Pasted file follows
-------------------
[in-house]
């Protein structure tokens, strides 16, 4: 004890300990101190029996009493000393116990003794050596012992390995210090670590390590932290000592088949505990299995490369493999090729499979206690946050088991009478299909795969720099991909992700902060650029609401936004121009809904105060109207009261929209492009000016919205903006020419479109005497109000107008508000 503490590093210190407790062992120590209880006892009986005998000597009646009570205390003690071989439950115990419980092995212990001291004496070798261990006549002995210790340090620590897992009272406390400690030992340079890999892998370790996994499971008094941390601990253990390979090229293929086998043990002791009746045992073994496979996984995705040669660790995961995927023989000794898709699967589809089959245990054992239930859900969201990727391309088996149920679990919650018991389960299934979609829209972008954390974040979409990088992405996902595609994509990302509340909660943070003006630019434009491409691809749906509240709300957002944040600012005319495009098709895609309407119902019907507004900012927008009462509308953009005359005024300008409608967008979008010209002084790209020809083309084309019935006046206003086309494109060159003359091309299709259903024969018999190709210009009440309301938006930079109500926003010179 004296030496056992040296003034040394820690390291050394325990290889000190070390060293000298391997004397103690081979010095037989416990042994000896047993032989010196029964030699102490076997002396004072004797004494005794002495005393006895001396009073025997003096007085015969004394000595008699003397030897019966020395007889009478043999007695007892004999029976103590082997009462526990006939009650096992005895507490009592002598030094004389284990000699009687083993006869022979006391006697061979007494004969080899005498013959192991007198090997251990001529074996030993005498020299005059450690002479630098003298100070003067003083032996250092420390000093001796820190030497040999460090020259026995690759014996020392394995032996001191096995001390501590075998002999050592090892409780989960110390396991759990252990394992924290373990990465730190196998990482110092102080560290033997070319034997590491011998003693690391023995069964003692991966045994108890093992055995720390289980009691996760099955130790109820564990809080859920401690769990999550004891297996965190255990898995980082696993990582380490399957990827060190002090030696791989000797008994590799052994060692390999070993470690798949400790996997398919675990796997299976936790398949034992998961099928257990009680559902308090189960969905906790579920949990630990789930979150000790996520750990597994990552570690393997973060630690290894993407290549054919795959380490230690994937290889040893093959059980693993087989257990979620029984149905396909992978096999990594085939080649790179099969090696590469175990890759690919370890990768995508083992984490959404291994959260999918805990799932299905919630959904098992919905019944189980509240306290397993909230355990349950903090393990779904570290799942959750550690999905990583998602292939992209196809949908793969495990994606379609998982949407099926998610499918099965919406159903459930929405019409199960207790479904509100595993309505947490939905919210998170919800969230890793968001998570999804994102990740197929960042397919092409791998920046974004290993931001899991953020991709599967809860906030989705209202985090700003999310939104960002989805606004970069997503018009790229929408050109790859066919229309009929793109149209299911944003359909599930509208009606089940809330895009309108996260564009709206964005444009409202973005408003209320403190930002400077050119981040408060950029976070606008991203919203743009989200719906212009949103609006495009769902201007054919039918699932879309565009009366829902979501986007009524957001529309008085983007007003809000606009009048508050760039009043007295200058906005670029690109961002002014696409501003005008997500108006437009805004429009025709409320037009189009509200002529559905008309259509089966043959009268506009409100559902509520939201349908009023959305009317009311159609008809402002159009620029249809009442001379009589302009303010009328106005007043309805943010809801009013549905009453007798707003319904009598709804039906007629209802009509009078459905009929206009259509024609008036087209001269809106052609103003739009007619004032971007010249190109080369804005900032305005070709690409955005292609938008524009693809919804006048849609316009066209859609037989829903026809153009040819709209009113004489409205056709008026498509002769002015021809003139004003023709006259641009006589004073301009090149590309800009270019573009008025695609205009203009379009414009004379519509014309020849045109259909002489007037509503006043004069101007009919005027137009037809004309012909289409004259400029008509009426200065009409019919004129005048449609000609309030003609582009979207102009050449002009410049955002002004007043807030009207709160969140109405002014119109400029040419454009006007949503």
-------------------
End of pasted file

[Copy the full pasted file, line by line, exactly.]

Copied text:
[in-house]
């Protein structure tokens, strides 16, 4: 004890300990101190029996009493000393116990003794050596012992390995210090670590390590932290000592088949505990299995490369493999090729499979206690946050088991009478299909795969720099991909992700902060650029609401936004121009809904105060109207009261929209492009000016919205903006020419479109005497109000107008508000 503490590093210190407790062992120590209880006892009986005998000597009646009570205390003690071989439950115990419980092995212990001291004496070798261990006549002995210790340090620590897992009272406390400690030992340079890999892998370790996994499971008094941390601990253990390979090229293929086998043990002791009746045992073994496979996984995705040669660790995961995927023989000794898709699967589809089959245990054992239930859900969201990727391309088996149920679990919650018991389960299934979609829209972008954390974040979409990088992405996902595609994509990302509340909660943070003006630019434009491409691809749906509240709300957002944040600012005319495009098709895609309407119902019907507004900012927008009462509308953009005359005024300008409608967008979008010209002084790209020809083309084309019935006046206003086309494109060159003359091309299709259903024969018999190709210009009440309301938006930079109500926003010179 004296030496056992040296003034040394820690390291050394325990290889000190070390060293000298391997004397103690081979010095037989416990042994000896047993032989010196029964030699102490076997002396004072004797004494005794002495005393006895001396009073025997003096007085015969004394000595008699003397030897019966020395007889009478043999007695007892004999029976103590082997009462526990006939009650096992005895507490009592002598030094004389284990000699009687083993006869022979006391006697061979007494004969080899005498013959192991007198090997251990001529074996030993005498020299005059450690002479630098003298100070003067003083032996250092420390000093001796820190030497040999460090020259026995690759014996020392394995032996001191096995001390501590075998002999050592090892409780989960110390396991759990252990394992924290373990990465730190196998990482110092102080560290033997070319034997590491011998003693690391023995069964003692991966045994108890093992055995720390289980009691996760099955130790109820564990809080859920401690769990999550004891297996965190255990898995980082696993990582380490399957990827060190002090030696791989000797008994590799052994060692390999070993470690798949400790996997398919675990796997299976936790398949034992998961099928257990009680559902308090189960969905906790579920949990630990789930979150000790996520750990597994990552570690393997973060630690290894993407290549054919795959380490230690994937290889040893093959059980693993087989257990979620029984149905396909992978096999990594085939080649790179099969090696590469175990890759690919370890990768995508083992984490959404291994959260999918805990799932299905919630959904098992919905019944189980509240306290397993909230355990349950903090393990779904570290799942959750550690999905990583998602292939992209196809949908793969495990994606379609998982949407099926998610499918099965919406159903459930929405019409199960207790479904509100595993309505947490939905919210998170919800969230890793968001998570999804994102990740197929960042397919092409791998920046974004290993931001899991953020991709599967809860906030989705209202985090700003999310939104960002989805606004970069997503018009790229929408050109790859066919229309009929793109149209299911944003359909599930509208009606089940809330895009309108996260564009709206964005444009409202973005408003209320403190930002400077050119981040408060950029976070606008991203919203743009989200719906212009949103609006495009769902201007054919039918699932879309565009009366829902979501986007009524957001529309008085983007007003809000606009009048508050760039009043007295200058906005670029690109961002002014696409501003005008997500108006437009805004429009025709409320037009189009509200002529559905008309259509089966043959009268506009409100559902509520939201349908009023959305009317009311159609008809402002159009620029249809009442001379009589302009303010009328106005007043309805943010809801009013549905009453007798707003319904009598709804039906007629209802009509009078459905009929206009259509024609008036087209001269809106052609103003739009007619004032971007010249190109080369804005900032305005070709690409955005292609938008524009693809919804006048849609316009066209859609037989829903026809153009040819709209009113004489409205056709008026498509002769002015021809003139004003023709006259641009006589004073301009090149590309800009270019573009008025695609205009203009379009414009004379519509014309020849045109259909002489007037509503006043004069101007009919005027137009037809004309012909289409004259400029008509009426200065009409019919004129005048449609000609309030003609582009979207102009050449002009410049955002002004007043807030009207709160969140109405002014119109400029040419454009006007949503």